To me, it’s an honor and a privilege to share a positive and transformative creative space with those who are incarcerated. The Prison Arts Collective grows each day because our teaching artists and participants are all empowered by this experience. We grow organically, based on the needs and interests of our members. We started out teaching visual art but have added creative writing, music, and yoga as participants requested them. But all of our class involve historical knowledge, creative practice, and reflection.

The practice of asana is newer to our program but mindfulness and the philosophy of lovingkindness permeate everything we do. We aim to value everyone’s contribution and co-create creative space together. In a more practical example, I developed an exercise for our program called 3X5; in this practice, you take five conscious breaths, make five thumbnail sketches, and write five words. Each time I lead this practice in a prison, I can feel a palpable shift in the group from breath one to breath five, as if tensions were gently eased from the space.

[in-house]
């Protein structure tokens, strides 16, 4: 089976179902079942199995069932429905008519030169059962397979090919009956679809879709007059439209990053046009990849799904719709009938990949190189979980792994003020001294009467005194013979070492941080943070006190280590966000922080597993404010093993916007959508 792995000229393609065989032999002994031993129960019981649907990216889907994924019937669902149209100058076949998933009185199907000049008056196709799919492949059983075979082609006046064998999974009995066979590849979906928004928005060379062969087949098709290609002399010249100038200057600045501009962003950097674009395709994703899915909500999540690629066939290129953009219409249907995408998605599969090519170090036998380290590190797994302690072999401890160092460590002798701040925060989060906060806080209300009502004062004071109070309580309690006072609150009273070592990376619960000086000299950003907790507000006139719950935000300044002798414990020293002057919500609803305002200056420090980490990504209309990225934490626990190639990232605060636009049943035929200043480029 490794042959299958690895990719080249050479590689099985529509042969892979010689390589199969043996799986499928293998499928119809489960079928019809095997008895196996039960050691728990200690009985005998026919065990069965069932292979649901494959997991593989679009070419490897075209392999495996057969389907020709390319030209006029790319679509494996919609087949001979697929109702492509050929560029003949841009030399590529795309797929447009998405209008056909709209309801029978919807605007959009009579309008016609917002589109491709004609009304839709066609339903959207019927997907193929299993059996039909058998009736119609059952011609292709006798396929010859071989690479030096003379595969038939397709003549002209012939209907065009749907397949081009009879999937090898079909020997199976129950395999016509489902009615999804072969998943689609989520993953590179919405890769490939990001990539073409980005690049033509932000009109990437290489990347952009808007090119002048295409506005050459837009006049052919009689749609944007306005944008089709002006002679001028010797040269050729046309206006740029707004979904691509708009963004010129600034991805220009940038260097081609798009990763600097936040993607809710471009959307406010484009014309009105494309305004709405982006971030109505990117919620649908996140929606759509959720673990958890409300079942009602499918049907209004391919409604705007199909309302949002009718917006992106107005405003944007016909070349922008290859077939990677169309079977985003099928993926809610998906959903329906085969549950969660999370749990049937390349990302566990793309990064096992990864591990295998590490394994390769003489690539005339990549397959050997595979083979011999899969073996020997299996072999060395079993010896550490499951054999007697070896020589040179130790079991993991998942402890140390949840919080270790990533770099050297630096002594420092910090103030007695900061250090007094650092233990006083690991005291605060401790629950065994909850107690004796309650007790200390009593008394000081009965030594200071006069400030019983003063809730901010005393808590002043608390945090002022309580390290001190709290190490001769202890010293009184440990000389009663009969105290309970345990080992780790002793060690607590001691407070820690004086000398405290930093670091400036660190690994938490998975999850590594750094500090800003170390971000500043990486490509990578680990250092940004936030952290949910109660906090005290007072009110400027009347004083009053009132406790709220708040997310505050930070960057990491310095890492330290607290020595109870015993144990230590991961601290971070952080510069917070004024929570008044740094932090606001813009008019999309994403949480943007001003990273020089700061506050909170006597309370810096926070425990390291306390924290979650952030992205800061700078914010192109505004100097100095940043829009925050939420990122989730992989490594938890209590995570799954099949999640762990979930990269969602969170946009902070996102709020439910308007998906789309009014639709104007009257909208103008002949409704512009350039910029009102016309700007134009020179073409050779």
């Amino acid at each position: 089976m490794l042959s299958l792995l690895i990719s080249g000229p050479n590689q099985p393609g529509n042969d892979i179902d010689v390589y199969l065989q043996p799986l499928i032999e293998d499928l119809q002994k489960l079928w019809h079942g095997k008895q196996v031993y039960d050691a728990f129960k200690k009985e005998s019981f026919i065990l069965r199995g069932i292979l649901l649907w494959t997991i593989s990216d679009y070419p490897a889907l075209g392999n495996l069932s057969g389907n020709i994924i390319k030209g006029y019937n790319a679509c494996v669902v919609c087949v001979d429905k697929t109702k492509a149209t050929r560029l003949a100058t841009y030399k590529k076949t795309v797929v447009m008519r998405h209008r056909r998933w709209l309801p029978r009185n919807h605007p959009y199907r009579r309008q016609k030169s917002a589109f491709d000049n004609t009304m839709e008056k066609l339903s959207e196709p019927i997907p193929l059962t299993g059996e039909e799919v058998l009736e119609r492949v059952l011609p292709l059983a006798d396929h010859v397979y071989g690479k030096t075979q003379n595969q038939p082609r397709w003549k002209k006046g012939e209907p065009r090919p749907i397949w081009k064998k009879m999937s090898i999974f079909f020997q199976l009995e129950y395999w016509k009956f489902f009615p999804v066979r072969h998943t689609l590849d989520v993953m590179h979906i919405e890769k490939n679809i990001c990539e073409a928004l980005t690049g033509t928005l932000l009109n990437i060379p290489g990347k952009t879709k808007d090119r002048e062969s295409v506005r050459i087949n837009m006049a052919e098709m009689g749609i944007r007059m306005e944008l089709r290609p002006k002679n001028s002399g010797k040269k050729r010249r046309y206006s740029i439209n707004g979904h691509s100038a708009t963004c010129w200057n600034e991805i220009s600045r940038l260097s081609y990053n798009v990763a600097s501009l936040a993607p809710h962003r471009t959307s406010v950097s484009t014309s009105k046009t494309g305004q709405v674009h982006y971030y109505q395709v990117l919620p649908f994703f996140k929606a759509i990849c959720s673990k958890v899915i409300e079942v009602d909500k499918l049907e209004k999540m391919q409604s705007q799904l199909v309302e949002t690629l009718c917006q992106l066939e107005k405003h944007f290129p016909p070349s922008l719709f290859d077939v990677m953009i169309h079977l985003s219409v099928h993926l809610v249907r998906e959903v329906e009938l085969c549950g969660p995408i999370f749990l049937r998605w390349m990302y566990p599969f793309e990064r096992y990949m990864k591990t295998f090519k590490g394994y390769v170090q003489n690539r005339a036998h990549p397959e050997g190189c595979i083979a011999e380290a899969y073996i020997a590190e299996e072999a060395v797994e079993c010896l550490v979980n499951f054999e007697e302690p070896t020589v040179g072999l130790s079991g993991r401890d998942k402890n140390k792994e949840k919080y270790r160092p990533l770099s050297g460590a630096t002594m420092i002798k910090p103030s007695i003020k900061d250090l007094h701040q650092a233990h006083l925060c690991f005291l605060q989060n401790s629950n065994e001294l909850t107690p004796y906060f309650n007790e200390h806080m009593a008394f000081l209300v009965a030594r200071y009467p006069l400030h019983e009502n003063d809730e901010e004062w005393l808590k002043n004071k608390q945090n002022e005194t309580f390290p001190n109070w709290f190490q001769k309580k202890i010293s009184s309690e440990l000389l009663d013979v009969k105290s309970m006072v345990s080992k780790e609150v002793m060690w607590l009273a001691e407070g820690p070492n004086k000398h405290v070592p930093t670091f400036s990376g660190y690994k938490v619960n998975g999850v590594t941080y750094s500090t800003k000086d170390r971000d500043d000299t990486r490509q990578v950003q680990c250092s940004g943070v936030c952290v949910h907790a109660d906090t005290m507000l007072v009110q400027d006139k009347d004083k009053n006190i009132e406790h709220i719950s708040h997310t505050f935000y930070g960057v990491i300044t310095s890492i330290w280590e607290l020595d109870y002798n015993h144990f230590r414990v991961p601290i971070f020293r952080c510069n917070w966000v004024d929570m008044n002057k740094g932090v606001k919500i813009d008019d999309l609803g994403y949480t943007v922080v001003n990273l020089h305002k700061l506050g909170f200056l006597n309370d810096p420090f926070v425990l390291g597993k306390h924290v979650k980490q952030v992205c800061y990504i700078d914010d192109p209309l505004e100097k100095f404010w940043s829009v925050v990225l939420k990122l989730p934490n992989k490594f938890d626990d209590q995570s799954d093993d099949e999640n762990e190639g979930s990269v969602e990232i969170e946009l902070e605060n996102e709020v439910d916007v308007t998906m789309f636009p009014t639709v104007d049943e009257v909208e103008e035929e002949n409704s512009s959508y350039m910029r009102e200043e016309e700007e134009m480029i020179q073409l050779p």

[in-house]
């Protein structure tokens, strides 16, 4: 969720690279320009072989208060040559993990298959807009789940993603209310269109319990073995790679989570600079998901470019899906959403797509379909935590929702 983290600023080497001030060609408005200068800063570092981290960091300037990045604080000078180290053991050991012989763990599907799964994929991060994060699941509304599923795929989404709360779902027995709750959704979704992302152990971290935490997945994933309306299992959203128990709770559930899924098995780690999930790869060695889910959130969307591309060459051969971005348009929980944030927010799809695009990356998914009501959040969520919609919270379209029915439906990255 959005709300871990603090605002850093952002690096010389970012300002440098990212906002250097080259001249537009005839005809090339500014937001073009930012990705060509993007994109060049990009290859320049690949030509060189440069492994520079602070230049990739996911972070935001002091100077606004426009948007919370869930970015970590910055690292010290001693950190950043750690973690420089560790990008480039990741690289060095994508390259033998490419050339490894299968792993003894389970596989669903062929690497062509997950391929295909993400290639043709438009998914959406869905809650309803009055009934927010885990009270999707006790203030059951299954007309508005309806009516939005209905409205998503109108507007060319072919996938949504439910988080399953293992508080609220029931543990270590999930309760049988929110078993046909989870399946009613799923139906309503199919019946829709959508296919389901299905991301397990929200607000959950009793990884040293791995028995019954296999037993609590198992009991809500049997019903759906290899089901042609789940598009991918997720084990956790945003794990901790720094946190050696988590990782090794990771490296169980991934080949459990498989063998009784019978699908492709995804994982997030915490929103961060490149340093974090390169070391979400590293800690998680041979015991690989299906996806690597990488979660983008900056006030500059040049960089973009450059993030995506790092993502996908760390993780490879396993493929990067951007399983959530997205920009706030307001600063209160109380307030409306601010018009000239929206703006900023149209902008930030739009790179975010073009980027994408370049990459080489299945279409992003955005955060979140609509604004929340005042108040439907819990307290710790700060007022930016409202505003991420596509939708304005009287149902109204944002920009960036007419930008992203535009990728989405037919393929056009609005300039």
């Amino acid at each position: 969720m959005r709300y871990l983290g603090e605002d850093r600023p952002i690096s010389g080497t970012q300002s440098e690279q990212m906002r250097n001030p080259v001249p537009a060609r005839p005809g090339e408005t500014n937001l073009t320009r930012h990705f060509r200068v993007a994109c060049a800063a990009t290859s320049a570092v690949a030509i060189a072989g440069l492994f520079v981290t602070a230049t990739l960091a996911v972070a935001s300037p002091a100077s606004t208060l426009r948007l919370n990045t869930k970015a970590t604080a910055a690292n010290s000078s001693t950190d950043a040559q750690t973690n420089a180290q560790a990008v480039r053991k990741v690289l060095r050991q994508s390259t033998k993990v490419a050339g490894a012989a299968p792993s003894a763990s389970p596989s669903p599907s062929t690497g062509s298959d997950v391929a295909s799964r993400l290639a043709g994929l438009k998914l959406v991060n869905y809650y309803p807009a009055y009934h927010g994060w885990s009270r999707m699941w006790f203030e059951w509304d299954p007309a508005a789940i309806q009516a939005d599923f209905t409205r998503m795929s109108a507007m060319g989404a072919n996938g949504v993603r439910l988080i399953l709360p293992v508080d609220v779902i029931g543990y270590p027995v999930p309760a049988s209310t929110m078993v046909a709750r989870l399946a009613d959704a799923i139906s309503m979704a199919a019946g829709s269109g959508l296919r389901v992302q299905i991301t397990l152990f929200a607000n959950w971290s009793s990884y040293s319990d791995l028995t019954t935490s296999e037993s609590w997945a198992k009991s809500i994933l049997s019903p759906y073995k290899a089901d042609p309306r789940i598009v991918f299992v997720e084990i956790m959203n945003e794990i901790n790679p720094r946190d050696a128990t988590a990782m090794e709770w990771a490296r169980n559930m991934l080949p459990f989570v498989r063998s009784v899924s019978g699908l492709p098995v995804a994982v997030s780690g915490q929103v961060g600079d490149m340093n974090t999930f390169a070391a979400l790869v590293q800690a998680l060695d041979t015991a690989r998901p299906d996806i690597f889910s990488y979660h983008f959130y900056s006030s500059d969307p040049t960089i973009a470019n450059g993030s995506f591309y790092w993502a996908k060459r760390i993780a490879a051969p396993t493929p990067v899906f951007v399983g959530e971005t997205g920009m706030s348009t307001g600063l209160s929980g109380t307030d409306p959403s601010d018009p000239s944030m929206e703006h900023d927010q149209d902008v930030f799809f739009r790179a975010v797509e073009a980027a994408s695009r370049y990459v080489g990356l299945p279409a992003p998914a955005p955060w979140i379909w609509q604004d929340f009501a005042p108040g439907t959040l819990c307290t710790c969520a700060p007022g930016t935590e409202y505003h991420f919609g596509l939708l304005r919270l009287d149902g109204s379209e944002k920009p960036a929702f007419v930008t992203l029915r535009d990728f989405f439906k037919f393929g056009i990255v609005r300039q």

Often we hear claims of yoga as a means to positively changing the world. What in your mind is the relationship between the practice of yoga and greater social change?

I believe that yoga— asana, meditation, and a philosophy of integration and ahimsa (non-violence)— is a means to personal and universal transformation. I have experienced this, and it informs my creative process and life choices. That said, I don’t think that yoga, or anything, really, is the one and only path to change; I think—I hope—that there are multiple diverse paths to generate positive social transformation, and that all of them together have the potential to result in a more equitable distribution of resources and more expansive and pervasive peace. It takes all of this to achieve real change.